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January 23, 2004

Senate: Corruption in Govt-Medical Dealings

Want to be scared that the drugs you take are useless or worse?

Look at the financial payoffs government and university officials get from the medical industry to test and approve various drugs and procedures.

The Senate is now calling on the National Institutes of Health to clean up those corrupt business dealings:

The institutes' rules on consulting work used to be stricter but were relaxed in 1995, in part to help the agency recruit top scientists and avoid losing them to higher bidders.

Of about 6,000 scientists employed at the institutes, 228 now have outside consulting agreements, an agency spokesman said. Some have more than one, for a total of 365 agreements, many of which do not have to be disclosed to the public. There is no limit on how much money researchers can make, and they can accept stock or options. Consulting fees can total tens of thousands of dollars, and a few researchers have received stock options worth as much as $300,000.

This is only the headline problem-- as I wrote about in an article for the Nation last year, the rot infects all aspects of the medical profession:
An independent 1996 study found that 98 percent of scientific papers based on research sponsored by corporations promoted the effectiveness of a company's drug. By comparison, 79 percent of independent studies found that a new drug was effective. This corruption reaches from the doctors prescribing a drug to government review boards to university research centers...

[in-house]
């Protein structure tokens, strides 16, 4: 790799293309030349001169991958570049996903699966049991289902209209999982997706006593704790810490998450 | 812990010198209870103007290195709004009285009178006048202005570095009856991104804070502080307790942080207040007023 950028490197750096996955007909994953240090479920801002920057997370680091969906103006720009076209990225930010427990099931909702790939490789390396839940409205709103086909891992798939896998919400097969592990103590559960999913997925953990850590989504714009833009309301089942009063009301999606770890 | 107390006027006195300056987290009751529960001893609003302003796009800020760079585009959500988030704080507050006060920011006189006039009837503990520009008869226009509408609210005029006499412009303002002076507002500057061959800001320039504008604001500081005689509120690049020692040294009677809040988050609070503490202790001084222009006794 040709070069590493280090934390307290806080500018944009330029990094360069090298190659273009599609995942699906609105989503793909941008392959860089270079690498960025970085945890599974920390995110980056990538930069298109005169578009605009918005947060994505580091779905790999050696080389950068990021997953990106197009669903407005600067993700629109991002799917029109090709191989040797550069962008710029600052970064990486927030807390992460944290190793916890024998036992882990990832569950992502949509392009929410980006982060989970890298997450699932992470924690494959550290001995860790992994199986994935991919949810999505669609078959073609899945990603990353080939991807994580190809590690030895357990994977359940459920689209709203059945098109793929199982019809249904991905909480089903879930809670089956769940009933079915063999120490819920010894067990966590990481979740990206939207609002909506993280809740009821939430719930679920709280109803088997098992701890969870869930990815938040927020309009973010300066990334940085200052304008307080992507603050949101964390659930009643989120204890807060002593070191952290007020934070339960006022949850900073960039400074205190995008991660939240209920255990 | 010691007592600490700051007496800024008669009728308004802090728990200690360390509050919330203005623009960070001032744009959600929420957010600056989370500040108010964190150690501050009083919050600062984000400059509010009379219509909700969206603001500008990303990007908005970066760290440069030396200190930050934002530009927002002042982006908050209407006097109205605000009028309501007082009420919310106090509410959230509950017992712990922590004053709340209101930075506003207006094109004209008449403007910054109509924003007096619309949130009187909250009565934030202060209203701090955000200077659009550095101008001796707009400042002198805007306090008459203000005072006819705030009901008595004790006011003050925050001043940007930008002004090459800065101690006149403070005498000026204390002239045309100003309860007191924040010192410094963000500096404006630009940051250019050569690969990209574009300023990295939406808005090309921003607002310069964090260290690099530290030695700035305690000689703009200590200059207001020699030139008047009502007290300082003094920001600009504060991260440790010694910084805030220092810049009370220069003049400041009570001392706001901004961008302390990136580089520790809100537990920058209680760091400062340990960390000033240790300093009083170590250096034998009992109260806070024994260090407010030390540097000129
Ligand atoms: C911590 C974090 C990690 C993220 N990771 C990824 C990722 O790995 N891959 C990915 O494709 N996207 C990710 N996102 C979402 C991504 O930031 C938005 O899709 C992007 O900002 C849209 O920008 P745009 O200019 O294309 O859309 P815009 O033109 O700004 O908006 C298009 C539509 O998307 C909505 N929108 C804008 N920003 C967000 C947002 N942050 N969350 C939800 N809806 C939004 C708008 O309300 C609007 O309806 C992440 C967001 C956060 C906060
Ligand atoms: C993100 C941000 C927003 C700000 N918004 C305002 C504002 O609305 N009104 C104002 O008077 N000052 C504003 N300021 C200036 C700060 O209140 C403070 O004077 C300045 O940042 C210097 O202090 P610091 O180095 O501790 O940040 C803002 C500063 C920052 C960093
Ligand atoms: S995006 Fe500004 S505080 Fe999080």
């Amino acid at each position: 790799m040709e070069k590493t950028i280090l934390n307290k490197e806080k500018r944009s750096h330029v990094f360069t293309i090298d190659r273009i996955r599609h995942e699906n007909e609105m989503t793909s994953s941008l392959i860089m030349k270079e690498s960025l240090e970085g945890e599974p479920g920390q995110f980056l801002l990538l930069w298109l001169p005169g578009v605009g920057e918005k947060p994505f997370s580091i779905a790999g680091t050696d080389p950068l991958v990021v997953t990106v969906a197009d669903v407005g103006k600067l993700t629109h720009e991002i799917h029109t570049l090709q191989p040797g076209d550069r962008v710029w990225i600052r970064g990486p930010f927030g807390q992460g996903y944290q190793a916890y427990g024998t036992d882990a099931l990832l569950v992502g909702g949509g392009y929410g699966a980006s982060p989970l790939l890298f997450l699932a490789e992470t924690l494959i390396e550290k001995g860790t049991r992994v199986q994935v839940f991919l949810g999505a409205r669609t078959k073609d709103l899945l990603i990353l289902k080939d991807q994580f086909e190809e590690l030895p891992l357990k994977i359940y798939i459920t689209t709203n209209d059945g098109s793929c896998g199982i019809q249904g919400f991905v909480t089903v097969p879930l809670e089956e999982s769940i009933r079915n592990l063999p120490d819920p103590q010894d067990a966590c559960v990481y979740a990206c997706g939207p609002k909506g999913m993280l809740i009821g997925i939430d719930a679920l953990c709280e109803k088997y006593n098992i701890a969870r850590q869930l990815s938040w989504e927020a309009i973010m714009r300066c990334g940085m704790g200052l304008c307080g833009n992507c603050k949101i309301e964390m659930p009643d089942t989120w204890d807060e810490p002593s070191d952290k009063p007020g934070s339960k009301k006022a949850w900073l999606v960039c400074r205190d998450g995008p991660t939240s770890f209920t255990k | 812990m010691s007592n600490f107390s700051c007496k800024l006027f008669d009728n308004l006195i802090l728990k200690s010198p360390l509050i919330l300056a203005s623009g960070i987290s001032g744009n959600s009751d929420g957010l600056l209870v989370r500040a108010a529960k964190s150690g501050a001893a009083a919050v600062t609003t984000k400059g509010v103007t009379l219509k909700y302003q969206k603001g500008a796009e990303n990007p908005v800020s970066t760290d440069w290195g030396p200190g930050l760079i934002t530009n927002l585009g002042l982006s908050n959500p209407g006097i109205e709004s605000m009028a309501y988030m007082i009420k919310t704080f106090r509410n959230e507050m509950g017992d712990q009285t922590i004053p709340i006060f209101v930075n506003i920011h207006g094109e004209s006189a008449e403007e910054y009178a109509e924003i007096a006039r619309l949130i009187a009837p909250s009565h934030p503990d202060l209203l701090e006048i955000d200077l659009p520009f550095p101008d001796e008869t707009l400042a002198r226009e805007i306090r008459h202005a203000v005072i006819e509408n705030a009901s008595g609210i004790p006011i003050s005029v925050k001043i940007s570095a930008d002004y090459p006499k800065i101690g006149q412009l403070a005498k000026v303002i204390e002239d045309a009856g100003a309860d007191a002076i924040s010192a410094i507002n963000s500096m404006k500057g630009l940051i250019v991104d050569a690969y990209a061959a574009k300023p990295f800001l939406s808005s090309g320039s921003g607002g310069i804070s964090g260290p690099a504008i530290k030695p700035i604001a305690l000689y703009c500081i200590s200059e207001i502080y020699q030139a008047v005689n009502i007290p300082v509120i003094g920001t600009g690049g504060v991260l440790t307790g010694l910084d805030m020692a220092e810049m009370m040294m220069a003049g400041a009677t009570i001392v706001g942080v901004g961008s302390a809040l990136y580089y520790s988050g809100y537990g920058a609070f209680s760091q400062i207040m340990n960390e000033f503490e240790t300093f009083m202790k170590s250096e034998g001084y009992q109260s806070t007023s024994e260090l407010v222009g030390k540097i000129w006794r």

The Food and Drug Administration, for reasons similar to those of the medical journals, routinely allows researchers with ties to the industry to sit on drug approval advisory committees. In many cases, half the panelists on such committees have a financial stake in the outcome, through links to the drug manufacturer or to a competitor...

As Dr. Marcia Angell, a former editor of The New England Journal of Medicine, noted in the Baltimore Sun, "What would be considered a grotesque conflict of interest if a politician or judge did it is somehow not in a physician."

The result of these buyoffs is that negative research on corporate products is suppressed:
When one Toronto scientist revealed in 1998 a serious side effect of deferiprone, a drug for a blood disorder, her contract was terminated. More dramatically, when a number of researchers concluded that Remune, an anti-AIDS therapy, was of little benefit to patients, the company funding their research, the Immune Response Corporation, sued the scientists in 2001 for $10 million for damaging its business.

And these are the examples of scientists who spoke out. Many others just go along with the demands of their corporate sponsors and suppress negative evidence.

There's more, but as Bush auctions all aspects of our society and scientific establishment to corporate donors (not that it started with him, but it's getting worse), remember that the cost is not just wasted money but distortions of the truth that can and do literally kill.

Posted by Nathan at January 23, 2004 08:11 AM